UOW collaboration with SCARF and SES receives high commendation in the Resilient Australia Awards

Photograph of SCARF community members at SES headquarters in Coniston

SCARF and SES establish first Multicultural Community Liaison Unit in NSW State Emergency Services 

Over the past 12 months, SCARF and the NSW State Emergency Services (SES) have been working together with leaders and connectors from refugee backgrounds, to establish the first Multicultural Community Liaison Unit in the SES. 

The aim of this initiative is to enhance SES outreach to newly emerging communities in the Illawarra. Establishing an MCLU comprised of refugee entrants is a practical way to engage with communities otherwise at risk of marginalisation in disaster response. 

By creating a volunteer team of multilingual, multicultural Community Liaison Officers, the SES can readily connect with community members from refugee backgrounds in emergency situations (eg. floods, storms, bushfires) to ensure that important messages reach affected individuals and families in meaningful and culturally appropriate ways. 

SCARF has supported 12 refugee entrants (originally from Africa, Asia and the Middle East) to register as SES volunteers and engage in training to become Multicultural Community Liaison Officers. All are enjoying the opportunity for knowledge and skills-development with the SES, and the chance to share ideas on effective emergency communications tailored to the needs of their respective communities.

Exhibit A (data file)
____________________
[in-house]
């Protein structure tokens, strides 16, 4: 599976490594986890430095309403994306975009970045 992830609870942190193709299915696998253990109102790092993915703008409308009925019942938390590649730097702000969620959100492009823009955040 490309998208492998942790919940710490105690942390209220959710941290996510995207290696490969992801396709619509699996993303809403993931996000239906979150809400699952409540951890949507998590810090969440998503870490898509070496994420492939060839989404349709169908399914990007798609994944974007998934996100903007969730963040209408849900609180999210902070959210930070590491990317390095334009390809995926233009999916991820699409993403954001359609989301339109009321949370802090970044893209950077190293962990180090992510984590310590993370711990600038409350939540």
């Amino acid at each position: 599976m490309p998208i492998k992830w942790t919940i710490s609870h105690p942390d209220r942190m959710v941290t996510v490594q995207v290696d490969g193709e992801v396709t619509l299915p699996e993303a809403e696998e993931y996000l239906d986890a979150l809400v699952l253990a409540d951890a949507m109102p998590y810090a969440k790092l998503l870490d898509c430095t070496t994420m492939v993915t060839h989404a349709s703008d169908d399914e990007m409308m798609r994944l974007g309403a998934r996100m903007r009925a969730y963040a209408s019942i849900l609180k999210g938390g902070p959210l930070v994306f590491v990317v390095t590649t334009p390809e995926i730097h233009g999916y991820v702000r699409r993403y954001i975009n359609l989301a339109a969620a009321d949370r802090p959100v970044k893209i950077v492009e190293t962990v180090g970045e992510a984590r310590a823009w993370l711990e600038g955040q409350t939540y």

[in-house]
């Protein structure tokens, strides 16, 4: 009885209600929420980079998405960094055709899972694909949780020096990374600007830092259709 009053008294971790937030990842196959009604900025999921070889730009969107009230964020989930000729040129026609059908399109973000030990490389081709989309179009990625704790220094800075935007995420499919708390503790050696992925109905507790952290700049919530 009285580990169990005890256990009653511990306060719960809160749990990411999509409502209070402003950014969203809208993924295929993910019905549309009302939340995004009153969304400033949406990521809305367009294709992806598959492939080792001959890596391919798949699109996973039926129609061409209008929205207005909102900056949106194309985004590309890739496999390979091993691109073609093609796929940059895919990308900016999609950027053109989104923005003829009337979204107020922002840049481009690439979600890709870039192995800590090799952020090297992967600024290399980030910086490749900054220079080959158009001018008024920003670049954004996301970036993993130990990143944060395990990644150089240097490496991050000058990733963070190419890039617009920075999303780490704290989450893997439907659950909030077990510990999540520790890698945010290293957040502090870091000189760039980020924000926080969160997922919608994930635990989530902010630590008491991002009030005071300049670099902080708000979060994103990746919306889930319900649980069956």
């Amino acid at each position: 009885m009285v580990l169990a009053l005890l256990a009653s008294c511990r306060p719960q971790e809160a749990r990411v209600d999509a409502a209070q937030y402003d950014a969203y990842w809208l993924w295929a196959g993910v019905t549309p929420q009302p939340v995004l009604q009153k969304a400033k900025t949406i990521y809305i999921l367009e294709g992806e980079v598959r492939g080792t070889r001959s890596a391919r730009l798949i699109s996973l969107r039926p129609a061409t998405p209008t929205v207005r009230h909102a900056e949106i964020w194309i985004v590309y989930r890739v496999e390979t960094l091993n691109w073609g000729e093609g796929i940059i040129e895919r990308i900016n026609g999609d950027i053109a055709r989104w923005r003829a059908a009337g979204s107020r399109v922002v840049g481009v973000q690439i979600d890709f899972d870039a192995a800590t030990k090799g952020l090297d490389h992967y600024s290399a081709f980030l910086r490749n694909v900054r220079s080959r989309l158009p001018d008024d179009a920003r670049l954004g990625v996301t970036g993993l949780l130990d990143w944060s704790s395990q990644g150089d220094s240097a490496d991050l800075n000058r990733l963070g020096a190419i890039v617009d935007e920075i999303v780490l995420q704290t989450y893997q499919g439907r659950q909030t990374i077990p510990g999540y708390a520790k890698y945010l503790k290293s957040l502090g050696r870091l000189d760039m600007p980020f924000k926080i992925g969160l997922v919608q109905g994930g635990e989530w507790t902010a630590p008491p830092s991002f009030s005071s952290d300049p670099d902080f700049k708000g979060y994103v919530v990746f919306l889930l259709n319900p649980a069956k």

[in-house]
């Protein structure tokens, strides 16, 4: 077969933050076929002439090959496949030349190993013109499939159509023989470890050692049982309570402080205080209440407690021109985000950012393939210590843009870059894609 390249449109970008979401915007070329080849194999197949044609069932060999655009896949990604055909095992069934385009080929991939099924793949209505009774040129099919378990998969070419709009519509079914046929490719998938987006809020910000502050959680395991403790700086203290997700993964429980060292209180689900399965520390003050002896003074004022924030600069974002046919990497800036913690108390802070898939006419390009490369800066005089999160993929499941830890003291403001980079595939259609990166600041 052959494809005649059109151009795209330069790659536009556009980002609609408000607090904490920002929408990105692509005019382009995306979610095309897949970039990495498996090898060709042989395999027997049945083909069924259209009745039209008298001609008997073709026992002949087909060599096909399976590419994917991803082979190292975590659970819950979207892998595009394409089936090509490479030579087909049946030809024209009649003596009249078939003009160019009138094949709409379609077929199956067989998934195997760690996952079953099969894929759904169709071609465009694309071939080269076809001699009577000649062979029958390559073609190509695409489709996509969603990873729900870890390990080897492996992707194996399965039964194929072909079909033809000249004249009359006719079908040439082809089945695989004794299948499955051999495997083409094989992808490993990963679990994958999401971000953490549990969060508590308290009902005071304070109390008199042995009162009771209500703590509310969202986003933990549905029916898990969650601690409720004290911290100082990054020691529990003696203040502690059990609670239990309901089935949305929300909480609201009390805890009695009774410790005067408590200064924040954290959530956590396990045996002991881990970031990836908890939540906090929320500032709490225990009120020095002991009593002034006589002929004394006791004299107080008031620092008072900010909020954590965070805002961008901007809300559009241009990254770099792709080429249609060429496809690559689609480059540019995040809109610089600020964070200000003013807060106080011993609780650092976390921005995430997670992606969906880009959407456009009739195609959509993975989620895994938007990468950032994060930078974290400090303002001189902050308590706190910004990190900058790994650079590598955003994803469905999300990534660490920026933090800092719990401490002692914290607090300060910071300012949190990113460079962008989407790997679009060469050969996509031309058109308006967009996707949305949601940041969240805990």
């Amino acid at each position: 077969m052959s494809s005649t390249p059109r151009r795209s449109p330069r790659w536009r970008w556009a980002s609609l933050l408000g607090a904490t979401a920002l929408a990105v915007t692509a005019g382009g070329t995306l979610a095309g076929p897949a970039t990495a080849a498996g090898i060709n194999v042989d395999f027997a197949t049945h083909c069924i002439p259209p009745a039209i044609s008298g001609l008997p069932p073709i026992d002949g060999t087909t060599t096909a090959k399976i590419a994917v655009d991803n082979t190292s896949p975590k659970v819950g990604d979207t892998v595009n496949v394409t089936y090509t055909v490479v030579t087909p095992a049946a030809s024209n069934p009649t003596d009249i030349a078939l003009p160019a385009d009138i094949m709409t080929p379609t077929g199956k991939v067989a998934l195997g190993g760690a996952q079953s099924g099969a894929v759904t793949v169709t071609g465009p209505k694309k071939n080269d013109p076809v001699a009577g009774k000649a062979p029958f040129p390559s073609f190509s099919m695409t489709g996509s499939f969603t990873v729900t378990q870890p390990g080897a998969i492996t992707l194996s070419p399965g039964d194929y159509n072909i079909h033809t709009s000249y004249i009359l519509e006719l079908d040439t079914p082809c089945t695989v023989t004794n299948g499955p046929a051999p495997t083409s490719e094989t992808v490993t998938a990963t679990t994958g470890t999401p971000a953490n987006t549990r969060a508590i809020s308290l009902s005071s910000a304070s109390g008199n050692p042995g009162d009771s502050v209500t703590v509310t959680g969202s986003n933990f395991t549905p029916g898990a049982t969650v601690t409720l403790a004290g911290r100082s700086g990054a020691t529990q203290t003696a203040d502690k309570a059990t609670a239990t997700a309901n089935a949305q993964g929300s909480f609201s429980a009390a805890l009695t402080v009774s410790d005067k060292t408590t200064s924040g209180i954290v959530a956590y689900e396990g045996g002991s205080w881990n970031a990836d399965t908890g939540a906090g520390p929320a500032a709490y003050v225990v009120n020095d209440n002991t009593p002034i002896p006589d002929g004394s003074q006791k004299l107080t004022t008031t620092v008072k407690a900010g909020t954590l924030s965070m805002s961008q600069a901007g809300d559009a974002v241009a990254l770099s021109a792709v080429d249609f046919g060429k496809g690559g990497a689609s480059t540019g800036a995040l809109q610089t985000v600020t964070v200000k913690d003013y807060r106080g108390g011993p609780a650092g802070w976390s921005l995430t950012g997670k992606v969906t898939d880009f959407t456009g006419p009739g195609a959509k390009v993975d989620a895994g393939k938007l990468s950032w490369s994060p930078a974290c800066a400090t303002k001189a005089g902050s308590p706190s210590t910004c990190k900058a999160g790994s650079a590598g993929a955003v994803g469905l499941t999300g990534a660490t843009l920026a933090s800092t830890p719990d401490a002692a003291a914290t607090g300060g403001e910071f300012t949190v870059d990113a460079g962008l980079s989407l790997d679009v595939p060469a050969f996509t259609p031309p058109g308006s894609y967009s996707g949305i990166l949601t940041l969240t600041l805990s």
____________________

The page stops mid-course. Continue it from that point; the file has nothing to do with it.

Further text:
SCARF Executive Officer, Sherryl Reddy, notes:

“Working collaboratively with the SES has been a mutually empowering experience for everyone involved. SCARF and the SES have gained valuable insight into gaps and capabilities in outreach and emergency messaging for newly emerging communities.

SES staff and volunteers have welcomed the opportunity to learn from the knowledge and experience of refugee entrants in disaster prevention and response. Participants from refugee backgrounds are gaining new skills, confidence and a sense of pride in serving their respective communities and the wider Australian community as volunteers in the SES.” 

This initiative emerged from a UOW research project led by Dr Christine Eriksen and Shefali Juneja, ‘Resilient Together: Engaging the Knowledge and Capacities of Refugees for a Disaster Resilient Illawarra’ which recently received a high commendation in the Resilient Australia Awards